Irena Radić Rossi, a professor of archaeology at the University of Zadar in Croatia, will present a lecture at the University of Rhode Island on March 20 entitled “The Gnalić Shipwreck: Mirror of the Renaissance World,” about the 16th century merchant vessel that sank in the Adriatic Sea laden with precious cargo.
Radić Rossi is the next guest in the URI Distinguished International Visiting Scholars Program. Her lecture will begin at 7 p.m. in Swan Hall on the URI Kingston campus, preceded by a reception beginning at 6 p.m. It is free and open to the public.
“Today, an international team of archaeologists and archivists are piecing together the fascinating history of everyone connected to the ill-fated ship, which belonged to the Gaglianos family of Dubrovnik,” Buxton said. “So far the story includes the Ottoman Sultan Murad III and his mother, a Venetian lady abducted and sold to the harem of Selim II by the famous pirate Barbarossa; the Doge of Venice, Nicolò da Ponte, and the Grand Duke of Florence, Francesco I de’ Medici. The Gnalić shipwreck is like a time capsule from the world of Shakespeare’s Merchant of Venice.”
Rossi’s lecture will showcase the latest technology and discoveries of one of the most important underwater archaeological excavations in Europe against the backdrop of the Renaissance world.
Radić Rossi is a leading scholar in Mediterranean underwater archaeology and a pioneer in developing interdisciplinary collaborations among the European maritime and marine robotics research communities. She has participated in dozens of underwater archaeological excavations and surveys over the last 25 years, and she has served as the leader of more than 50 projects since 2002, including the survey and excavation of the Gnalić beginning in 2011.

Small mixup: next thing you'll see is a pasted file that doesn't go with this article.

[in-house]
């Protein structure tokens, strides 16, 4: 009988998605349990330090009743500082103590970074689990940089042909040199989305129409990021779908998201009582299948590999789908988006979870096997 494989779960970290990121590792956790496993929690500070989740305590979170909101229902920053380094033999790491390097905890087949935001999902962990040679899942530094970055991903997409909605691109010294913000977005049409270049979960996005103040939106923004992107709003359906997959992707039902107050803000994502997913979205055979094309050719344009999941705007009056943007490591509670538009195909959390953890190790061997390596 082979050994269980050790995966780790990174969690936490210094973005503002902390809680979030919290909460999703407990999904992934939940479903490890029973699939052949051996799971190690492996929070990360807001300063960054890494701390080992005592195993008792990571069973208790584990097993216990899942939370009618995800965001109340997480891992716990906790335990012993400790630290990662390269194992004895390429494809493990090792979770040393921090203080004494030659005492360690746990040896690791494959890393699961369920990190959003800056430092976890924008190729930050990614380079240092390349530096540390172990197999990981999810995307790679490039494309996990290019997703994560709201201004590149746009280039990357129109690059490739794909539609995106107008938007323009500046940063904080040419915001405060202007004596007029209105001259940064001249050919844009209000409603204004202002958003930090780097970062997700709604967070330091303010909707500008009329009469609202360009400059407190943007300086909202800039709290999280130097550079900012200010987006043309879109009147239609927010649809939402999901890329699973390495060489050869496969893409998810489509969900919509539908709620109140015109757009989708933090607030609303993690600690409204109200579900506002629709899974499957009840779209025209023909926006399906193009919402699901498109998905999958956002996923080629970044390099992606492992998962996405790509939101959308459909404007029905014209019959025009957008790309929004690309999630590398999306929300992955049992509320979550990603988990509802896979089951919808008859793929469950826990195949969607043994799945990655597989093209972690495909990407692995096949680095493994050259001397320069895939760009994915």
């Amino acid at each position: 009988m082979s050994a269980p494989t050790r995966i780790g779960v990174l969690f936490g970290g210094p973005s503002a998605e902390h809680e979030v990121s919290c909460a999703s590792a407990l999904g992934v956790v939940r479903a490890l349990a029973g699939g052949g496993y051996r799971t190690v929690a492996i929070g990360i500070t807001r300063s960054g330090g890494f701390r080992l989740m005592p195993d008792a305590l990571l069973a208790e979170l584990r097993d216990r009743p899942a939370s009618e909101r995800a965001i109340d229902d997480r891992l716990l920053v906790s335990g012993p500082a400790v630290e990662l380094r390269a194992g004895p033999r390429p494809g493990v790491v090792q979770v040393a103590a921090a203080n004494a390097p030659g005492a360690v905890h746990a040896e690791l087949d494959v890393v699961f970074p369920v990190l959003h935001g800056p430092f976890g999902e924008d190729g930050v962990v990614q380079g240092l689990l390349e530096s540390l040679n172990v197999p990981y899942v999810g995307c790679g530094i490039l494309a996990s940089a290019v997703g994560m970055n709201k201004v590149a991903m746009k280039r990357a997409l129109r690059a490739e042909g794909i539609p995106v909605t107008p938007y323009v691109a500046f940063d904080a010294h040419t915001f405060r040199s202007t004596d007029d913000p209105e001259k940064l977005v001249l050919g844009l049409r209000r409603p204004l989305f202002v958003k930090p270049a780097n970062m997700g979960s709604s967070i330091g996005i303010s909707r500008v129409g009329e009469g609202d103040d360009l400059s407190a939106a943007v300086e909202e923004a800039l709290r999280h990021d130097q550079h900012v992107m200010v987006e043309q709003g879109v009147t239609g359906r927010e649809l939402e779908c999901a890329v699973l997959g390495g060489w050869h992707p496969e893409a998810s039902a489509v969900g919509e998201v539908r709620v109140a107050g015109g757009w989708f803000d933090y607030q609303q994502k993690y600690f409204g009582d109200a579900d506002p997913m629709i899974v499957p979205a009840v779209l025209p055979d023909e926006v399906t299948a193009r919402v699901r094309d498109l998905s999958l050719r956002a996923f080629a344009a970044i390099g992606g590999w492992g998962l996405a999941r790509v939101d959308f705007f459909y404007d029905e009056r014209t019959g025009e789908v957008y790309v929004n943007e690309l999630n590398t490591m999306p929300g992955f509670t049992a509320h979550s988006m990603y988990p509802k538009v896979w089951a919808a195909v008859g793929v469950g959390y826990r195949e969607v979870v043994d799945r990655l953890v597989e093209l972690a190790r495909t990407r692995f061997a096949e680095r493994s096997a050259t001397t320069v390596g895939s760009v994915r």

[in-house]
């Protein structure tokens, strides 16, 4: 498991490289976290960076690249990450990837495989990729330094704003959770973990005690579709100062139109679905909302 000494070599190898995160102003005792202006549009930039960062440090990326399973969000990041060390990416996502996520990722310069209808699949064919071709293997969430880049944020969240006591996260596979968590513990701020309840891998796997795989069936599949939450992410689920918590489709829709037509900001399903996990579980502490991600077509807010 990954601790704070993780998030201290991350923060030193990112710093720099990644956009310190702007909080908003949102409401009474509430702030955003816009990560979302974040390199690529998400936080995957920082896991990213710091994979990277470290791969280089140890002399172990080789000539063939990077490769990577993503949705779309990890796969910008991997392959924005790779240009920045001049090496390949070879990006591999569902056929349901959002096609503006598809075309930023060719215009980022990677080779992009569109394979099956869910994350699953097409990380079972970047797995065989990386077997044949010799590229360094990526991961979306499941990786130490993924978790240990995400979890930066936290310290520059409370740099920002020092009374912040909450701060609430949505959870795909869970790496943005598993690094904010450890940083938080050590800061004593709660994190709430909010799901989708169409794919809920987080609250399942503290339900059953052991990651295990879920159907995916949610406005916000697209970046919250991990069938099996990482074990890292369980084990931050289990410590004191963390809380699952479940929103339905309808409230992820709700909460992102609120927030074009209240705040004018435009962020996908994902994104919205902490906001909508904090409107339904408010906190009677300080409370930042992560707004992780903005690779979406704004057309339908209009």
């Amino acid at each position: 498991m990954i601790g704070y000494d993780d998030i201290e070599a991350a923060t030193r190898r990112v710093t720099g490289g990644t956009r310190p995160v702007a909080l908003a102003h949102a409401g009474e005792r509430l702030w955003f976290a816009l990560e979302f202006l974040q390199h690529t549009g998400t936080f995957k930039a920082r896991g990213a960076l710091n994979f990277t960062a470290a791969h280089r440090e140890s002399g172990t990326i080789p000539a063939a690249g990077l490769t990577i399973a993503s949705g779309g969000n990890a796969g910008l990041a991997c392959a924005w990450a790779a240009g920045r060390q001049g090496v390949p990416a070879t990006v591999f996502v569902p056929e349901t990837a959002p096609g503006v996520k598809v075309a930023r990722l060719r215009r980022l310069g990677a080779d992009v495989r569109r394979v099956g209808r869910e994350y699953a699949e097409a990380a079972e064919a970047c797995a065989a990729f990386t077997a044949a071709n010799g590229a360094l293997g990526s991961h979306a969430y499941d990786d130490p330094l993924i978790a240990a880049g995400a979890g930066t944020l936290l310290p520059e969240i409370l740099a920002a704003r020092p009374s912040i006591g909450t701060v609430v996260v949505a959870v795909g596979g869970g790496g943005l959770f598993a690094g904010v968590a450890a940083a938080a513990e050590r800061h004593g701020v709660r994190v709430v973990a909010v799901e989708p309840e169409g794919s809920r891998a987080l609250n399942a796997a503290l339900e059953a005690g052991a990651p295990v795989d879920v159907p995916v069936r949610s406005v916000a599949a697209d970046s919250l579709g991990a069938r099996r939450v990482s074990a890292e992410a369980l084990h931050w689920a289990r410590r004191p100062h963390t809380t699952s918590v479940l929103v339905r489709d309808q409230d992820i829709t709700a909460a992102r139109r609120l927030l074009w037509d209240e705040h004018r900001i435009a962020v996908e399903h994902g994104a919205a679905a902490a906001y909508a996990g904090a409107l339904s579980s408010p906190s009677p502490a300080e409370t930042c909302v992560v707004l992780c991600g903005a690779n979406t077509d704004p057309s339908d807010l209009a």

Prior to her position at the University of Zadar, Radić Rossi held archaeology positions at the Croatian Conservation Institute, the Croatian Ministry of Culture, the Croatian Administration for the Protection of Cultural and Natural Heritage, and the Croatian Ministry of Education and Culture. She has graduate degrees from the University of Zadar and the University of Zagreb.
Radić Rossi is speaking as part of URI’s Distinguished International Scholars Program, which provides funding to invite notable researchers from outside the United States to visit URI for several days to meet with faculty, students and administrators and present a public lecture.
Those unable to attend the lecture can watch it live online URI Live!
Her lecture is sponsored by the URI Office of the Provost, the College of Arts and Sciences, the URI Archaeology Group, and the URI Departments of History, Art and Art History, and Sociology and Anthropology. For more information, contact Bridget Buxton at email@example.com.